Thursday, March 19, 2009

Leg Marking Jig

Designing a project that a whole class of folks can make in 5 days, while making most of the parts themselves isn't as easy as it sounds. Besides the simplification of the drilling techniques that I've already incorporated into my own process, the class at Arrowmont used a new jig that also helped move things along.

Normally, the stretchers in a chair meet the legs wherever the predetermined spot on the leg ends up. Because of varying angles and depth of reaming, the axis of the stretcher is usually somewhere not quite parallel to the floor or seat, and usually, I like it that way. But in the name of simplicity, and because the legs that we used had no such predetermined mortise locations, I decided to use this jig to mark the mortise locations so that they'd all be the same and parallel to the seat bottom. The top notch is for the front stretcher, the next one down is for the rear and the bottom one is for the sides.

Besides relieving the students of having to measure each location (I still recall the issue from last year at Peter's Valley!) the jig ensures that the stretcher axis is always parallel to the seat bottom. This enabled us to use the seat bottom to mark (or measure) the leg angles for drilling. We used my new angled block method for marking a new axis on each leg. You can see this in action in the perch videos. The differents here is that we didn't have to level the mortises to the table top, we just used the bottom of the seat.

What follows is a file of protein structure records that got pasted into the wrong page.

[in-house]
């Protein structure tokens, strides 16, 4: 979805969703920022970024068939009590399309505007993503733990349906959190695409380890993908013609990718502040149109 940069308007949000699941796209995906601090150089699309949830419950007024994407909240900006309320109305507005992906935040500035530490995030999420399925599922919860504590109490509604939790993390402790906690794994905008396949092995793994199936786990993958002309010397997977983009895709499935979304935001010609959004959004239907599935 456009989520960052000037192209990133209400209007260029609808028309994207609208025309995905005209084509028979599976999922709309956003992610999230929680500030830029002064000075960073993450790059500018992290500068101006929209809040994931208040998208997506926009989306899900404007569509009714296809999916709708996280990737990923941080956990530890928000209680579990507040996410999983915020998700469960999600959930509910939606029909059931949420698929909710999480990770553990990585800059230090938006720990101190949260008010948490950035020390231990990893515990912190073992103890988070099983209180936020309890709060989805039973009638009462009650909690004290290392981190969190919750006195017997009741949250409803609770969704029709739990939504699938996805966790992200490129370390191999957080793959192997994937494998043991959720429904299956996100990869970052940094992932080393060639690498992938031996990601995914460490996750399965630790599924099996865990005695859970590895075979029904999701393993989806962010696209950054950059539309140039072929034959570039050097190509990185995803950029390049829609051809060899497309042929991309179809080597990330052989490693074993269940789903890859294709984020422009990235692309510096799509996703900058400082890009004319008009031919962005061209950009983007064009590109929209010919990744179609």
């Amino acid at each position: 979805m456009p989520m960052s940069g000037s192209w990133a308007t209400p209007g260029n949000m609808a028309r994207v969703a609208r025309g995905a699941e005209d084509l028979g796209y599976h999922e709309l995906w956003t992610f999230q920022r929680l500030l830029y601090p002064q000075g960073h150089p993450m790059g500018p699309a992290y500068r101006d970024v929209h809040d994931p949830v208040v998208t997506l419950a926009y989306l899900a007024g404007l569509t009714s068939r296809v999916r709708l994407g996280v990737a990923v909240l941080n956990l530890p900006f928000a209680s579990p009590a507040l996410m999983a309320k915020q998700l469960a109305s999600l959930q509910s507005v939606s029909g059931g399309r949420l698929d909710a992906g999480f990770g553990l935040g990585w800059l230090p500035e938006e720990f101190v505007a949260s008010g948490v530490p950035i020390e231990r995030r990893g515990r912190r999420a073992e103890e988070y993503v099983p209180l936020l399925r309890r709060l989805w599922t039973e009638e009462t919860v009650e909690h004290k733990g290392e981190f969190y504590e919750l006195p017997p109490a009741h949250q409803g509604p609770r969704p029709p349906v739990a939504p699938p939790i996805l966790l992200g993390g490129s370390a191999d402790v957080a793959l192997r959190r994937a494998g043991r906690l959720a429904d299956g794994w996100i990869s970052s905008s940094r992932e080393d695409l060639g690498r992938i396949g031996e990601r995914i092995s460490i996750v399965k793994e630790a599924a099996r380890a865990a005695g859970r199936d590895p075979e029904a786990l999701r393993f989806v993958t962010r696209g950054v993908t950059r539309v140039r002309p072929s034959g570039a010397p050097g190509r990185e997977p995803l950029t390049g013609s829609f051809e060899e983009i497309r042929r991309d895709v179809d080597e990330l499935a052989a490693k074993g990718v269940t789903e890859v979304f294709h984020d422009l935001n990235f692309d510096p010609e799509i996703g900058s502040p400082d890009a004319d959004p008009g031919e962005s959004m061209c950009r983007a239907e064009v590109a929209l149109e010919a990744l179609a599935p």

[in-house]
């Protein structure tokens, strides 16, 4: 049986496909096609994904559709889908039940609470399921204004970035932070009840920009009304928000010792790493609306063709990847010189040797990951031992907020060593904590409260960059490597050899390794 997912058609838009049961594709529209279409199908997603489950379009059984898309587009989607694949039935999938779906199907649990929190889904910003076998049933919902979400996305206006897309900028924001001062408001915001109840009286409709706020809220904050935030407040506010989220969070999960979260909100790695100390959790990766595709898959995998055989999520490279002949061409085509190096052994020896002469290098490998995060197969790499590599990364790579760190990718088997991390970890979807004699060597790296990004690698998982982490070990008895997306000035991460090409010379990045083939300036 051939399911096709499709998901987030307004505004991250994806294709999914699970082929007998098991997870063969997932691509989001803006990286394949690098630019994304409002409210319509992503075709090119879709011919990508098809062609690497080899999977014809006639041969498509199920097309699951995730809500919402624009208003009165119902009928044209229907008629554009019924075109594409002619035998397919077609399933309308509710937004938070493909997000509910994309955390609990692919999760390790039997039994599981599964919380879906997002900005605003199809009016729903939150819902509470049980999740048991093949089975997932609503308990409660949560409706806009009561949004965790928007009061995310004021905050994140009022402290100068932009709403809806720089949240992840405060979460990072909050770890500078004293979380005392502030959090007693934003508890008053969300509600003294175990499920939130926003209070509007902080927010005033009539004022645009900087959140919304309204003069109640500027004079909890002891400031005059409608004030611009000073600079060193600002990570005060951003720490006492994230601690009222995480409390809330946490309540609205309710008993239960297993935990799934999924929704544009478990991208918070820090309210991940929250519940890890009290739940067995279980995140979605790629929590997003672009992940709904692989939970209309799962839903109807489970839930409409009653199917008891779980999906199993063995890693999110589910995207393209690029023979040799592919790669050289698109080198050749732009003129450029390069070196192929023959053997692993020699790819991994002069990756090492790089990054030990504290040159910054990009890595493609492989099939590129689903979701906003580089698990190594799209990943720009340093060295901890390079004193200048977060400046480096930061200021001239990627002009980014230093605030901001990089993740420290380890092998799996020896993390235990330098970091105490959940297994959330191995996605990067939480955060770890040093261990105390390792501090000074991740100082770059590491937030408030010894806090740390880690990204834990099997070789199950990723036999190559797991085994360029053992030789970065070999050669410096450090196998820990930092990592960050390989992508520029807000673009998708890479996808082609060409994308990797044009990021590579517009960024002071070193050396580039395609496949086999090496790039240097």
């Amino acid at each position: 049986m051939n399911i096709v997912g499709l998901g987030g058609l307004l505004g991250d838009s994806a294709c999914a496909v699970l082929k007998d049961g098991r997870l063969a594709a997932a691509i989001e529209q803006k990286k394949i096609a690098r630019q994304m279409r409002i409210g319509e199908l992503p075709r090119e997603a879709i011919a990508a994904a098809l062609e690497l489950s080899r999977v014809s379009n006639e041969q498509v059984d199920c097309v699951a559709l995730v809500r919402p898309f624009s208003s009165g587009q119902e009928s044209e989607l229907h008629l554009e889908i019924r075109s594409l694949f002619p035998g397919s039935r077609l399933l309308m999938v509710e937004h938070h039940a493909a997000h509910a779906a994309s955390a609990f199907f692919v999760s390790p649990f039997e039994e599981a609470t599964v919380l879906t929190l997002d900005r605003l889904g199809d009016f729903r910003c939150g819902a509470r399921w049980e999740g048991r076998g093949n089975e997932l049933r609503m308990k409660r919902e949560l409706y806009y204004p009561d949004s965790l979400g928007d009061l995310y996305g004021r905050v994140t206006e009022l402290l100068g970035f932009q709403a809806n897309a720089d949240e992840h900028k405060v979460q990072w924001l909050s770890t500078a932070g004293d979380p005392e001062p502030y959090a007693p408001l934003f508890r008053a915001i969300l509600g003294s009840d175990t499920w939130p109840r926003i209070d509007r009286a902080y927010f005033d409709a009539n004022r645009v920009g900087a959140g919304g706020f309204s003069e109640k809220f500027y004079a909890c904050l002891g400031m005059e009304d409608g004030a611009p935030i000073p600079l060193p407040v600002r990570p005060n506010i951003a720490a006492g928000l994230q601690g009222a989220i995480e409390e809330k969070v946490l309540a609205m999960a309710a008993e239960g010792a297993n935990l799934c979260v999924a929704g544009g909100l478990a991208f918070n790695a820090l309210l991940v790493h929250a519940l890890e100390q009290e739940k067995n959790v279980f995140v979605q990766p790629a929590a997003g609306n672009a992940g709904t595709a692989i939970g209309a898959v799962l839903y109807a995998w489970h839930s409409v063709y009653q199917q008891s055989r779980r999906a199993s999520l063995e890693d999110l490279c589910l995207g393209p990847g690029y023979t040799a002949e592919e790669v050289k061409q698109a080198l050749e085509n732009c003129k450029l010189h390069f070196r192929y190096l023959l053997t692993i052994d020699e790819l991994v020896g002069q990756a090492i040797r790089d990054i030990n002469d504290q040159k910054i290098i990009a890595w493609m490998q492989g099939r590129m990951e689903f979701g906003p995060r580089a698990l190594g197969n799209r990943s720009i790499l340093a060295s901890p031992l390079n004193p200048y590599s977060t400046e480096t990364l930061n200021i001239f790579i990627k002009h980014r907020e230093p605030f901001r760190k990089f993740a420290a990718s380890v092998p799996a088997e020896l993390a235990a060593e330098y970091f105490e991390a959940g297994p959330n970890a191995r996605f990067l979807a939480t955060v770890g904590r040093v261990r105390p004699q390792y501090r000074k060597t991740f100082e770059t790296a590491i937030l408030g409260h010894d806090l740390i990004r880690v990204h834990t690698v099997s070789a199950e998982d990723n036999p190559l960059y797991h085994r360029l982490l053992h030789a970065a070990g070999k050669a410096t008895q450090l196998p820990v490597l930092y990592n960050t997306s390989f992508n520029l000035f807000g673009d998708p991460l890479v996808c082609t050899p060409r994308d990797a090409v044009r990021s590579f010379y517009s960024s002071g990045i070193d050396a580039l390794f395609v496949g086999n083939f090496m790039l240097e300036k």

This may see like a small point, but in my estimation, it helped the class of 8 eliminate 128 measurements. Not bad.

I have been talking to Bill Griffith, the program Director at Arrowmont, about booking their 2 week session next summer to host an all out Windsor chair making class. I'd like to get some feedback. What would you like to make? Would a group of more intermediate or advanced chairmakers like to direct the content and book the class? Most of the time, it serves enrollment to keep the class open to all levels, but I'm open to discussion. Thanks


David said...

Would a Rocking chair be to complex for two weeks?

Peter Galbert said...

thanks for the comment, I think that a rocker is certainly possible. I will consider the timing of it for the two week class. Luckily, Arrowmont is very generous with the studio hours, the students have access from 7am to 1am!

Anonymous said...

Hey Pete - I liked the jig you used during your training session. Are their certain dimensions you should follow to determine the height for each location. Hope all is well.

Peter Galbert said...

I'd suggest sitting in a regular chair and putting books under your feet until the height of the footrest feels right for a stool, then measure down from the bottom of the seat. The other numbers are pretty much aesthetic and up to you, Good luck